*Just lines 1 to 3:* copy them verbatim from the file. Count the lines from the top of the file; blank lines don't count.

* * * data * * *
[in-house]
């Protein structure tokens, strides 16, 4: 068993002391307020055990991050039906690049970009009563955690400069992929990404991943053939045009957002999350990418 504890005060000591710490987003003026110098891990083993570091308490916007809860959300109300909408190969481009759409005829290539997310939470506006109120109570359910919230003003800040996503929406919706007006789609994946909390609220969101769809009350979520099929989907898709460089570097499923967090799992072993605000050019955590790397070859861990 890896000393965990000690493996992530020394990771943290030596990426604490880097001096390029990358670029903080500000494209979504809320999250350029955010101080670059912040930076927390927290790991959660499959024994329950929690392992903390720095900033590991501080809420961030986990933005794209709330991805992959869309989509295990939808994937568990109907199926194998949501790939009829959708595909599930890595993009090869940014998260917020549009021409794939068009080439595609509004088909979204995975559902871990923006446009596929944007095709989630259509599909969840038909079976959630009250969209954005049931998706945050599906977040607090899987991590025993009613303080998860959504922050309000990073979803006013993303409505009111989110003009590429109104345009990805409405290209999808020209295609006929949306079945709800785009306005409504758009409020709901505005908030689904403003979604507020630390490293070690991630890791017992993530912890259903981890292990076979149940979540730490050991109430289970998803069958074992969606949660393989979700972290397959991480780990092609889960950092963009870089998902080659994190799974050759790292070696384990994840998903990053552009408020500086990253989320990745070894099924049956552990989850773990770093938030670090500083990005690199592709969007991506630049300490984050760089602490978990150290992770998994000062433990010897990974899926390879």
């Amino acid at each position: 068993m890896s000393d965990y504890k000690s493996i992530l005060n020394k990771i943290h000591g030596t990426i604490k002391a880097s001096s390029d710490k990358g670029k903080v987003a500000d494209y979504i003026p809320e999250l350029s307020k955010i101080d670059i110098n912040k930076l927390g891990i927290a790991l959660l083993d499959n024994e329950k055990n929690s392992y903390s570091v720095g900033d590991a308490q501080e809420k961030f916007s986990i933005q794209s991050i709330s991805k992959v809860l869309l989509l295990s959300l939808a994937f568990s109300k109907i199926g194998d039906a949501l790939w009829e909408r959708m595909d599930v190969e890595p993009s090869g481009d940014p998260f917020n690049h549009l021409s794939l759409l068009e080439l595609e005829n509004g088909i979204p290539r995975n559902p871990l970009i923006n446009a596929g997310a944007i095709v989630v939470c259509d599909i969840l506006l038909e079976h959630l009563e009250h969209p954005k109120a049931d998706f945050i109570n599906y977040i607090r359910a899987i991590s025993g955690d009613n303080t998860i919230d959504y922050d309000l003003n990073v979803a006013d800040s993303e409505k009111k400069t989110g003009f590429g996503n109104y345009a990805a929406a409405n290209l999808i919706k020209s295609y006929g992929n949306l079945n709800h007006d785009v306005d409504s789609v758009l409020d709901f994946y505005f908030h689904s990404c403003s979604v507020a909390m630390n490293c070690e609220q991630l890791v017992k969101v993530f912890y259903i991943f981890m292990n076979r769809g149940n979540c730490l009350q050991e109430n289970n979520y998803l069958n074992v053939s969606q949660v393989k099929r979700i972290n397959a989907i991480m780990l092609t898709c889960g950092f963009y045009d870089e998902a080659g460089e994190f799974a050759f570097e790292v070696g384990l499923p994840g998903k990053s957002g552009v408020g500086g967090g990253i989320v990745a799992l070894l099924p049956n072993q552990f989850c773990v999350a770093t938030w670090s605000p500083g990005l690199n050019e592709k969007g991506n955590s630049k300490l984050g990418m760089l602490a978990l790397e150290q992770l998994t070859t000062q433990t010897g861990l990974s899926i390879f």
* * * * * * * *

[in-house]
């Protein structure tokens, strides 16, 4: 068993002391307020055990991050039906690049970009009563955690400069992929990404991943053939045009957002999350990418 504890005060000591710490987003003026110098891990083993570091308490916007809860959300109300909408190969481009759409005829290539997310939470506006109120109570359910919230003003800040996503929406919706007006789609994946909390609220969101769809009350979520099929989907898709460089570097499923967090799992072993605000050019955590790397070859861990 890896000393965990000690493996992530020394990771943290030596990426604490880097001096390029990358670029903080500000494209979504809320999250350029955010101080670059912040930076927390927290790991959660499959024994329950929690392992903390720095900033590991501080809420961030986990933005794209709330991805992959869309989509295990939808994937568990109907199926194998949501790939009829959708595909599930890595993009090869940014998260917020549009021409794939068009080439595609509004088909979204995975559902871990923006446009596929944007095709989630259509599909969840038909079976959630009250969209954005049931998706945050599906977040607090899987991590025993009613303080998860959504922050309000990073979803006013993303409505009111989110003009590429109104345009990805409405290209999808020209295609006929949306079945709800785009306005409504758009409020709901505005908030689904403003979604507020630390490293070690991630890791017992993530912890259903981890292990076979149940979540730490050991109430289970998803069958074992969606949660393989979700972290397959991480780990092609889960950092963009870089998902080659994190799974050759790292070696384990994840998903990053552009408020500086990253989320990745070894099924049956552990989850773990770093938030670090500083990005690199592709969007991506630049300490984050760089602490978990150290992770998994000062433990010897990974899926390879």
């Amino acid at each position: 068993m890896s000393d965990y504890k000690s493996i992530l005060n020394k990771i943290h000591g030596t990426i604490k002391a880097s001096s390029d710490k990358g670029k903080v987003a500000d494209y979504i003026p809320e999250l350029s307020k955010i101080d670059i110098n912040k930076l927390g891990i927290a790991l959660l083993d499959n024994e329950k055990n929690s392992y903390s570091v720095g900033d590991a308490q501080e809420k961030f916007s986990i933005q794209s991050i709330s991805k992959v809860l869309l989509l295990s959300l939808a994937f568990s109300k109907i199926g194998d039906a949501l790939w009829e909408r959708m595909d599930v190969e890595p993009s090869g481009d940014p998260f917020n690049h549009l021409s794939l759409l068009e080439l595609e005829n509004g088909i979204p290539r995975n559902p871990l970009i923006n446009a596929g997310a944007i095709v989630v939470c259509d599909i969840l506006l038909e079976h959630l009563e009250h969209p954005k109120a049931d998706f945050i109570n599906y977040i607090r359910a899987i991590s025993g955690d009613n303080t998860i919230d959504y922050d309000l003003n990073v979803a006013d800040s993303e409505k009111k400069t989110g003009f590429g996503n109104y345009a990805a929406a409405n290209l999808i919706k020209s295609y006929g992929n949306l079945n709800h007006d785009v306005d409504s789609v758009l409020d709901f994946y505005f908030h689904s990404c403003s979604v507020a909390m630390n490293c070690e609220q991630l890791v017992k969101v993530f912890y259903i991943f981890m292990n076979r769809g149940n979540c730490l009350q050991e109430n289970n979520y998803l069958n074992v053939s969606q949660v393989k099929r979700i972290n397959a989907i991480m780990l092609t898709c889960g950092f963009y045009d870089e998902a080659g460089e994190f799974a050759f570097e790292v070696g384990l499923p994840g998903k990053s957002g552009v408020g500086g967090g990253i989320v990745a799992l070894l099924p049956n072993q552990f989850c773990v999350a770093t938030w670090s605000p500083g990005l690199n050019e592709k969007g991506n955590s630049k300490l984050g990418m760089l602490a978990l790397e150290q992770l998994t070859t000062q433990t010897g861990l990974s899926i390879f």